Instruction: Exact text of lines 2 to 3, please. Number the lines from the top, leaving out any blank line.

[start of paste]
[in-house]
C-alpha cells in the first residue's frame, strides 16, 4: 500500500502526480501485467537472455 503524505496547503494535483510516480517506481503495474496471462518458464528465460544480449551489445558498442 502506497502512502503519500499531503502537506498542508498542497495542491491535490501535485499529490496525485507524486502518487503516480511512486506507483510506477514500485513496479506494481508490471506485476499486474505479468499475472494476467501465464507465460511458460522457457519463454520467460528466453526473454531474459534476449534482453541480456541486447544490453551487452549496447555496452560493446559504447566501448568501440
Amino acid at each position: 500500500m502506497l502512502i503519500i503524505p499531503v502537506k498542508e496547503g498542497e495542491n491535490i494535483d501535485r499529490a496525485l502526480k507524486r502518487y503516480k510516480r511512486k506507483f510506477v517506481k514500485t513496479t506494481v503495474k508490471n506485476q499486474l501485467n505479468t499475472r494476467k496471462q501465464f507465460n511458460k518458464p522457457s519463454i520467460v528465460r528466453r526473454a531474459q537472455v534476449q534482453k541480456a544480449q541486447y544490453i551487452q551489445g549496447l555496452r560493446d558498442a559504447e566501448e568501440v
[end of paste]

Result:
C-alpha cells in the first residue's frame, strides 16, 4: 500500500502526480501485467537472455 503524505496547503494535483510516480517506481503495474496471462518458464528465460544480449551489445558498442 502506497502512502503519500499531503502537506498542508498542497495542491491535490501535485499529490496525485507524486502518487503516480511512486506507483510506477514500485513496479506494481508490471506485476499486474505479468499475472494476467501465464507465460511458460522457457519463454520467460528466453526473454531474459534476449534482453541480456541486447544490453551487452549496447555496452560493446559504447566501448568501440
Amino acid at each position: 500500500m502506497l502512502i503519500i503524505p499531503v502537506k498542508e496547503g498542497e495542491n491535490i494535483d501535485r499529490a496525485l502526480k507524486r502518487y503516480k510516480r511512486k506507483f510506477v517506481k514500485t513496479t506494481v503495474k508490471n506485476q499486474l501485467n505479468t499475472r494476467k496471462q501465464f507465460n511458460k518458464p522457457s519463454i520467460v528465460r528466453r526473454a531474459q537472455v534476449q534482453k541480456a544480449q541486447y544490453i551487452q551489445g549496447l555496452r560493446d558498442a559504447e566501448e568501440v